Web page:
LJ: And I'm wondering if—on a structural, language level—the way that you conceptualize storytelling changes from medium to medium?

 MP: The way I think about narrative fiction is in an emotional way. So, they were always like, "This is great! However . . . something has to happen.” The actions were almost irrelevant. So, it was actually fun for me to figure out how plot can help in that emotional narrative. I had really thought of plot as almost beside the point because I'm always led by the emotional journey. So now, it’s about having that tool of, "Okay. Well, how can I have plot points and these actions contribute to that journey?"

It’s really like making a case, building an argument, throughout a book of poems. When I organize them I'm very obsessive about that, and it really comes down to trying to underscore my thesis, if that makes sense.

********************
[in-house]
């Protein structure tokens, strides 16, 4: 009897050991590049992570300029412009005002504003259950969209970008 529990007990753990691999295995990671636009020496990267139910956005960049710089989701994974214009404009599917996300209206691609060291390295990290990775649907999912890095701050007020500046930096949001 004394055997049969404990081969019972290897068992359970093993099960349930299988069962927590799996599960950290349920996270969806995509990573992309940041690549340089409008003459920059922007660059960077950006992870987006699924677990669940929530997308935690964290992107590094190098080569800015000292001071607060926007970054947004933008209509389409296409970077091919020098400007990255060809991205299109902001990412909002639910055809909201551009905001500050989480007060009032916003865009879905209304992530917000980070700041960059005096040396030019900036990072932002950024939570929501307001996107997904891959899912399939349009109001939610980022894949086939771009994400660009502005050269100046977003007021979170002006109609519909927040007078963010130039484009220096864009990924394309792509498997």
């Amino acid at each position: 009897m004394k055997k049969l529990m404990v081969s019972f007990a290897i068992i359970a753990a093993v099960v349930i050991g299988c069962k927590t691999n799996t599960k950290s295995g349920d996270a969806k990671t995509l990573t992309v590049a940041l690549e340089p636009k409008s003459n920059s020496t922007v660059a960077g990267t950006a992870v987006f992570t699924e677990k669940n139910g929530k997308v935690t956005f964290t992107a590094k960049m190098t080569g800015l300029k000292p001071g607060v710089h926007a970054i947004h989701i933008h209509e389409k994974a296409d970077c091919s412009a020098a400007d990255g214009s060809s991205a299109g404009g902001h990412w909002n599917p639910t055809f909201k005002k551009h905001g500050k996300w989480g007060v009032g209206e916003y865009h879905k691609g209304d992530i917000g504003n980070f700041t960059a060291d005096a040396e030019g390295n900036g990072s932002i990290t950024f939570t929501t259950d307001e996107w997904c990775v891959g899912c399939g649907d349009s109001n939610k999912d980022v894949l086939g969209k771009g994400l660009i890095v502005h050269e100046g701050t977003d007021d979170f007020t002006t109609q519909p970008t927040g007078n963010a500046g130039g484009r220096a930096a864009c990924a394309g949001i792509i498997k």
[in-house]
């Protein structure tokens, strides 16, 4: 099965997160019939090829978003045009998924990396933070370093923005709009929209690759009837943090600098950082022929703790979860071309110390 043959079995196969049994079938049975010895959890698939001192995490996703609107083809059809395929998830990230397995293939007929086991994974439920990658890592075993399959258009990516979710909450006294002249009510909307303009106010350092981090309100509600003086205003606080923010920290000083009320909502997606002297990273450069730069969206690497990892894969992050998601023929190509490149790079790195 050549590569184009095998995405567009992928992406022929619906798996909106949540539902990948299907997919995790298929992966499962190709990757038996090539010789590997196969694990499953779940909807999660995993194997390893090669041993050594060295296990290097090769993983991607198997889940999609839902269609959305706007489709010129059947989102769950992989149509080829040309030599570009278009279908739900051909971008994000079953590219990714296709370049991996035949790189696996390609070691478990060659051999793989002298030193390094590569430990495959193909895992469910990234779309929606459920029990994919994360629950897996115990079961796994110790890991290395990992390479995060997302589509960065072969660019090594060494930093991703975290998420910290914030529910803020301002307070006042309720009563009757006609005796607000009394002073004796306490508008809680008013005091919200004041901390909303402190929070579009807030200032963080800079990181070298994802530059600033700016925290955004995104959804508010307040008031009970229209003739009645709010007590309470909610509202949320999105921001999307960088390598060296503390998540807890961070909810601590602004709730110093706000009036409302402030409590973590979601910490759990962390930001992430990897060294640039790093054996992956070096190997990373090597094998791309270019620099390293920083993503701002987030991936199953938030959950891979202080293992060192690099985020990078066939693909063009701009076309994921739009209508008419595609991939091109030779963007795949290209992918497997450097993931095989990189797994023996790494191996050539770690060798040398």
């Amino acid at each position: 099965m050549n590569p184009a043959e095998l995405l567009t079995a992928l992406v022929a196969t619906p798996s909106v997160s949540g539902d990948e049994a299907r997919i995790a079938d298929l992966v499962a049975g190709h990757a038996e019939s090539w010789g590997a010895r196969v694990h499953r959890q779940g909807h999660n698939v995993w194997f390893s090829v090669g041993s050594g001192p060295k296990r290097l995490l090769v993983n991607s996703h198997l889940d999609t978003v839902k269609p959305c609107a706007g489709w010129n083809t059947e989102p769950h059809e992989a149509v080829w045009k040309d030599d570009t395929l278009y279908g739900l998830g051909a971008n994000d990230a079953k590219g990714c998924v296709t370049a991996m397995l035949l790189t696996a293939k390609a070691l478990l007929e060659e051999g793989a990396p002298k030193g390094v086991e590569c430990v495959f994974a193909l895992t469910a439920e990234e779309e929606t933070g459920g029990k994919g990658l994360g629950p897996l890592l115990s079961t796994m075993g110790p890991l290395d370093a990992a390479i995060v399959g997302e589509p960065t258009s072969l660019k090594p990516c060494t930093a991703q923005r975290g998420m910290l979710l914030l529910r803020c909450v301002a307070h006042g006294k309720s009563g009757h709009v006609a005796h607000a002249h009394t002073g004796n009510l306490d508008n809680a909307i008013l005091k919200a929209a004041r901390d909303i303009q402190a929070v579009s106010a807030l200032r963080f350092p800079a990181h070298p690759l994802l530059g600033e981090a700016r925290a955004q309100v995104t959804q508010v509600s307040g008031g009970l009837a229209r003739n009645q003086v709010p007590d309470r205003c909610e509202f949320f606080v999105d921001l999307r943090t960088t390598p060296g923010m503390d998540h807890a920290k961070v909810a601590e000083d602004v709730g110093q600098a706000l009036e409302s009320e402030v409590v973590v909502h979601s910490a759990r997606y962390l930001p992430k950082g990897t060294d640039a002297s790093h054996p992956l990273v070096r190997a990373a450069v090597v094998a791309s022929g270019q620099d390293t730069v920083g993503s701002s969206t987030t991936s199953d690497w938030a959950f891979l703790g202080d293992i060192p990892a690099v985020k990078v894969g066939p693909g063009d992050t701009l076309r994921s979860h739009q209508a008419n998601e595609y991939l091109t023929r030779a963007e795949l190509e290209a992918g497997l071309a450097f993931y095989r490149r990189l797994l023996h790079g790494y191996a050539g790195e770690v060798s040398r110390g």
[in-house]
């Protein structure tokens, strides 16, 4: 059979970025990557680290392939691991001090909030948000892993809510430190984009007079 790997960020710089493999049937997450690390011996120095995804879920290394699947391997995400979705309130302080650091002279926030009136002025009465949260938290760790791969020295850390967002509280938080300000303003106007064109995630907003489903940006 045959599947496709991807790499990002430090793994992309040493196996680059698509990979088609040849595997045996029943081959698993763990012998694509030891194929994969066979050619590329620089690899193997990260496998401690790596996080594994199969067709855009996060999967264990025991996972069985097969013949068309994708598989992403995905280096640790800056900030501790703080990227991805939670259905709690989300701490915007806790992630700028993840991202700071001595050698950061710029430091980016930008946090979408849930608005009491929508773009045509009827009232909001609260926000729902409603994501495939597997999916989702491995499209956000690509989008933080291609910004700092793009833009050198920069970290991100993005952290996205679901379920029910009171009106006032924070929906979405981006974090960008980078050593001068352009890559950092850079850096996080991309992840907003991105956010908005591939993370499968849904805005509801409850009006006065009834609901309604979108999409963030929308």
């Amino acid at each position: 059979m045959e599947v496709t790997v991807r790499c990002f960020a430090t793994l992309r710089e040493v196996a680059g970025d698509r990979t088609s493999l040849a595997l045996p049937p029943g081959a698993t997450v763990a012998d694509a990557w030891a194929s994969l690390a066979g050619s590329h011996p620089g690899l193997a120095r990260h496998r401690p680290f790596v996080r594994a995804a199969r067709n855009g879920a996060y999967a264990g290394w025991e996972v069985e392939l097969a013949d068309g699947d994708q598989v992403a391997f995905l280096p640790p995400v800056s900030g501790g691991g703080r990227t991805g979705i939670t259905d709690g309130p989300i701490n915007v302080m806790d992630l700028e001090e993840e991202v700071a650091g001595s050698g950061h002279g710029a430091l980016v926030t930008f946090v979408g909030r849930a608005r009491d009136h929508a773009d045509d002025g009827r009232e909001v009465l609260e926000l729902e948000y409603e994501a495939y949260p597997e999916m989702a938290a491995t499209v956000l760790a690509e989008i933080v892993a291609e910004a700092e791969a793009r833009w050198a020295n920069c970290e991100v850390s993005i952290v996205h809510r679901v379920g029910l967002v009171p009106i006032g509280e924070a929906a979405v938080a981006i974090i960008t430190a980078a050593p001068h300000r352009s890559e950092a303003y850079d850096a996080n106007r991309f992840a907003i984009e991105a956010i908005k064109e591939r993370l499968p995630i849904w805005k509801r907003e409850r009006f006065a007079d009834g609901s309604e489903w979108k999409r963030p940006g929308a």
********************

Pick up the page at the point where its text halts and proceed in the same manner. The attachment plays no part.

I think there was a little bit of divine kind of conversation happening . . . When you see one figure, you’re also seeing a hundred others.

LJ: I want to actually rewind to an idea that you’ve spoken about before. This idea that, in grad school, everyone is saying, “Listen, you’ve got to choose. What are you doing?” You’ve said the type of work that you were doing was met with a sort of push back or derision in workshop spaces.

MP: Oh yeah, they didn't like it. No one was into it.  

I mean, I had a couple of friends, and honestly, my buddies were like, “This is cool.” But no one was like, “Oh, yeah. This is going to be the person from our MFA cohort that makes it.” You know what I mean?

There's such a competitive vibe, obviously. But there is a sense of, “This person is way ahead.” Maybe they have more publications, or their voice sounds like a poem that would be in a book. You know what I mean?